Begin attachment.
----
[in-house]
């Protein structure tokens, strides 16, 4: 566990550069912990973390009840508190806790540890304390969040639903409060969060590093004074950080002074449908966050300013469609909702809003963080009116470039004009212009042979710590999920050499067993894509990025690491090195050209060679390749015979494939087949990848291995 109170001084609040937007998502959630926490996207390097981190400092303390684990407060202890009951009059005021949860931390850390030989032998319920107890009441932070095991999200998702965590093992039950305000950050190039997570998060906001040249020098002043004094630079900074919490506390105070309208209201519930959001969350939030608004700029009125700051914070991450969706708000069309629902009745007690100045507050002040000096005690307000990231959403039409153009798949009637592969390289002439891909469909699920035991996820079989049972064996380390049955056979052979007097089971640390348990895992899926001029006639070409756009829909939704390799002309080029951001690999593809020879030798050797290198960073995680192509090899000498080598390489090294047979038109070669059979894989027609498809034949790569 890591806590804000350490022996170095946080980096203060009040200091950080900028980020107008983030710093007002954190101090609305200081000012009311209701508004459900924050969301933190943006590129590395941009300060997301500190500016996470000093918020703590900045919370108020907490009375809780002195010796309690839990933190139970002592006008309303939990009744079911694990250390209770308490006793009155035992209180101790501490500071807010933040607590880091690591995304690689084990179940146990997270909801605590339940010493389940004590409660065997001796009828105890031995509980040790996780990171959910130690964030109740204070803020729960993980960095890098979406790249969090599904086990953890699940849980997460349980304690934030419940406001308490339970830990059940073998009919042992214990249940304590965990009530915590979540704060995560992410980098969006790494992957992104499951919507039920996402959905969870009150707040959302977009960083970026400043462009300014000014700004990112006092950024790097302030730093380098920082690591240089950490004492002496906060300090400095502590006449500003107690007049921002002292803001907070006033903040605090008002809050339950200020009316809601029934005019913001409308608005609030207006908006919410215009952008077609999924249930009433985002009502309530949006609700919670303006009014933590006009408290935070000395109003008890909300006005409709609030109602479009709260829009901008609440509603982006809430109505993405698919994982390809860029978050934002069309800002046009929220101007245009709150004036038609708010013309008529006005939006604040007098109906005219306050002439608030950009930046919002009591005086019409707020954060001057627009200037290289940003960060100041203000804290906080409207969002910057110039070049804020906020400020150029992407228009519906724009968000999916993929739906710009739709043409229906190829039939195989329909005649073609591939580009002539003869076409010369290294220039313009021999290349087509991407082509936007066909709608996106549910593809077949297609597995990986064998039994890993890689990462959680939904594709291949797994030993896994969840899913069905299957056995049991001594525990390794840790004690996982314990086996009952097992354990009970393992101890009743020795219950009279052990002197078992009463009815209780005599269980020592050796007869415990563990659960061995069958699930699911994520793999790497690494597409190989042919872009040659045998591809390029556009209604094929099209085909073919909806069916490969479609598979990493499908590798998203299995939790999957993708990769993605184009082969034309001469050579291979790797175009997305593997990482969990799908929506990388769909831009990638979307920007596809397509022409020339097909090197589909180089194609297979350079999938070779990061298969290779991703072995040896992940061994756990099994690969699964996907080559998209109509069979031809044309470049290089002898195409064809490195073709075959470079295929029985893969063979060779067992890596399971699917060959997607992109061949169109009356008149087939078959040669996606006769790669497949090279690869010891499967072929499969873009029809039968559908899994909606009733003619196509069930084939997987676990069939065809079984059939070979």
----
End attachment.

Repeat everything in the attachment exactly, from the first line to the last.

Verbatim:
[in-house]
């Protein structure tokens, strides 16, 4: 566990550069912990973390009840508190806790540890304390969040639903409060969060590093004074950080002074449908966050300013469609909702809003963080009116470039004009212009042979710590999920050499067993894509990025690491090195050209060679390749015979494939087949990848291995 109170001084609040937007998502959630926490996207390097981190400092303390684990407060202890009951009059005021949860931390850390030989032998319920107890009441932070095991999200998702965590093992039950305000950050190039997570998060906001040249020098002043004094630079900074919490506390105070309208209201519930959001969350939030608004700029009125700051914070991450969706708000069309629902009745007690100045507050002040000096005690307000990231959403039409153009798949009637592969390289002439891909469909699920035991996820079989049972064996380390049955056979052979007097089971640390348990895992899926001029006639070409756009829909939704390799002309080029951001690999593809020879030798050797290198960073995680192509090899000498080598390489090294047979038109070669059979894989027609498809034949790569 890591806590804000350490022996170095946080980096203060009040200091950080900028980020107008983030710093007002954190101090609305200081000012009311209701508004459900924050969301933190943006590129590395941009300060997301500190500016996470000093918020703590900045919370108020907490009375809780002195010796309690839990933190139970002592006008309303939990009744079911694990250390209770308490006793009155035992209180101790501490500071807010933040607590880091690591995304690689084990179940146990997270909801605590339940010493389940004590409660065997001796009828105890031995509980040790996780990171959910130690964030109740204070803020729960993980960095890098979406790249969090599904086990953890699940849980997460349980304690934030419940406001308490339970830990059940073998009919042992214990249940304590965990009530915590979540704060995560992410980098969006790494992957992104499951919507039920996402959905969870009150707040959302977009960083970026400043462009300014000014700004990112006092950024790097302030730093380098920082690591240089950490004492002496906060300090400095502590006449500003107690007049921002002292803001907070006033903040605090008002809050339950200020009316809601029934005019913001409308608005609030207006908006919410215009952008077609999924249930009433985002009502309530949006609700919670303006009014933590006009408290935070000395109003008890909300006005409709609030109602479009709260829009901008609440509603982006809430109505993405698919994982390809860029978050934002069309800002046009929220101007245009709150004036038609708010013309008529006005939006604040007098109906005219306050002439608030950009930046919002009591005086019409707020954060001057627009200037290289940003960060100041203000804290906080409207969002910057110039070049804020906020400020150029992407228009519906724009968000999916993929739906710009739709043409229906190829039939195989329909005649073609591939580009002539003869076409010369290294220039313009021999290349087509991407082509936007066909709608996106549910593809077949297609597995990986064998039994890993890689990462959680939904594709291949797994030993896994969840899913069905299957056995049991001594525990390794840790004690996982314990086996009952097992354990009970393992101890009743020795219950009279052990002197078992009463009815209780005599269980020592050796007869415990563990659960061995069958699930699911994520793999790497690494597409190989042919872009040659045998591809390029556009209604094929099209085909073919909806069916490969479609598979990493499908590798998203299995939790999957993708990769993605184009082969034309001469050579291979790797175009997305593997990482969990799908929506990388769909831009990638979307920007596809397509022409020339097909090197589909180089194609297979350079999938070779990061298969290779991703072995040896992940061994756990099994690969699964996907080559998209109509069979031809044309470049290089002898195409064809490195073709075959470079295929029985893969063979060779067992890596399971699917060959997607992109061949169109009356008149087939078959040669996606006769790669497949090279690869010891499967072929499969873009029809039968559908899994909606009733003619196509069930084939997987676990069939065809079984059939070979």